Shelley Duvall, the versatile US actor known for roles in "Popeye" and "The Shining", died on Thursday.

She was 75 years old.

Citing her partner Dan Gilroy, The Hollywood Reporter said Duvall died in her sleep at her home in Blanco, Texas following complications of diabetes. 

"My dear, sweet, wonderful life partner and friend left us. Too much suffering lately, now she's fee. Fly away beautiful Shelley."

Posters of Duvall along with her co-star, the late Robin Williams, still adorn the Malta set of Popeye, which remains a tourist attraction four decades after the film was released.

The set of Popeye became a tourist attraction following the movie. Photo: Matthew MirabelliThe set of Popeye became a tourist attraction following the movie. Photo: Matthew Mirabelli

She starred as Olive Oyl opposite Williams in the 1980 live-action rendition of "Popeye" directed by Robert Altman, who is credited with fuelling her movie career. 

In an interview later, Altman described her as "the best thing in the film" and revealed he had threatened to quit the project when the head of Paramount didn't want her involved.

Born July 7, 1949 in Fort Worth, Texas, Duvall was discovered by Altman -- the maverick filmmaker known for his rich characters, sharp social criticism and keen satire -- who cast her in 1970's dark comedy "Brewster McCloud."

The saucer-eyed actor developed a broad repertoire, breaking through with 1975's "Nashville," and going on to portray memorable and eccentric characters that earned her a smattering of awards including at Cannes for her role in the acclaimed 1977 drama "3 Women."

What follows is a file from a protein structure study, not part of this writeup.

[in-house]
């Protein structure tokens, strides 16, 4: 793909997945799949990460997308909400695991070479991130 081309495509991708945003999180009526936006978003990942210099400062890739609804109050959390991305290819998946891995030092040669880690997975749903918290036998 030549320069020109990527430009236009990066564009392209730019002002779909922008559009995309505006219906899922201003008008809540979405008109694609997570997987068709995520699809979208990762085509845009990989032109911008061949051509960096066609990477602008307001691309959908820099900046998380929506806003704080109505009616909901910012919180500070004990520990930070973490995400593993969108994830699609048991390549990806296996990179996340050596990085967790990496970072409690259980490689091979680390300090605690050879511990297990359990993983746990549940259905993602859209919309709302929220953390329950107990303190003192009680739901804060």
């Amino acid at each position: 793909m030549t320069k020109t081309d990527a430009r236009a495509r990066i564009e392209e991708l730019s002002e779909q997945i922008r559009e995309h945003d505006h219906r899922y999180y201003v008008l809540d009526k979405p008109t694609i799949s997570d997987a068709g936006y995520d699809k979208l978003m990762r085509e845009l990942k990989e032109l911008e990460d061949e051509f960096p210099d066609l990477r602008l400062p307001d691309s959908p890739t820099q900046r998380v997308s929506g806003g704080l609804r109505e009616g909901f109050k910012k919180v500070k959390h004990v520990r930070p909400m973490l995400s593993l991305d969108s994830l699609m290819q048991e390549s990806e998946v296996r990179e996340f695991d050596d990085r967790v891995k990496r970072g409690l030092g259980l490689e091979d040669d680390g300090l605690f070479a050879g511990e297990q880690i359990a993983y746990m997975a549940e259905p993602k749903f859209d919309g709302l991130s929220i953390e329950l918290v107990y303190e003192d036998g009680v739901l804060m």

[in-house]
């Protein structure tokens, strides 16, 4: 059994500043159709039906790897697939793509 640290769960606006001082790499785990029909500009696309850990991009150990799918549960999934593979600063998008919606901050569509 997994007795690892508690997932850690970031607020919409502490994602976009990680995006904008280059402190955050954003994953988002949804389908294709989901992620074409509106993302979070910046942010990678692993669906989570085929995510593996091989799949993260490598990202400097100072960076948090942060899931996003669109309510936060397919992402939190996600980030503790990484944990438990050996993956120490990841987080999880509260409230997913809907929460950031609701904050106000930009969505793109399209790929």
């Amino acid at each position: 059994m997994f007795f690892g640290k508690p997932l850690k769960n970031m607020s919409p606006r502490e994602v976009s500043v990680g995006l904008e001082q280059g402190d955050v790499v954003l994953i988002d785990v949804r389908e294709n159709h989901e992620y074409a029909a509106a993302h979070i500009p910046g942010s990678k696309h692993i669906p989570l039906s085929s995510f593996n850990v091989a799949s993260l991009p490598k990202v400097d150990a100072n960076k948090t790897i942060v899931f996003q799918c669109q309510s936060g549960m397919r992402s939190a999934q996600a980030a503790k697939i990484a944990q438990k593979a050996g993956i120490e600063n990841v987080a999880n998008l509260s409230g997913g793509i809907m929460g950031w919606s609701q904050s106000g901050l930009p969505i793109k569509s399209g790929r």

Her career was defined by her work with Altman, who she said she kept working with because "he offers me damn good roles."

"None of them have been alike," she told The New York Times in 1977.

"He has a great confidence in me, and a trust and respect for me, and he doesn't put any restrictions on me or intimidate me, and I love him."

'Annie Hall'

But it was her role in the film adaptation of Stephen King's "The Shining" that would become one of her highest profile roles, as she played opposite Jack Nicholson.

Director Stanley Kubrick put her through the ringer to perform the part of Wendy Torrance in the horror classic that sees a writer husband descend into homicidal madness and terrorize his wife and young son.

Duvall told People in 1981 the 13-month job was grueling, and that Kubrick had her "crying 12 hours a day for weeks on end."

"I will never give that much again. If you want to get into pain and call it art, go ahead, but not with me."

In one famous scene Nicholson's character tortures Duvall's with a baseball bat, which reportedly took 127 takes to satisfy Kubrick.

Duvall also made a cameo in 1977's "Annie Hall" by Woody Allen.

Later in the 1980s she made her way into children's programming.

Gilroy -- a musician who was part of the Breakfast Club and had dated Madonna -- was her longtime partner after the pair met on the 1990 Disney Channel Movie "Mother Goose Rock 'n' Rhyme."

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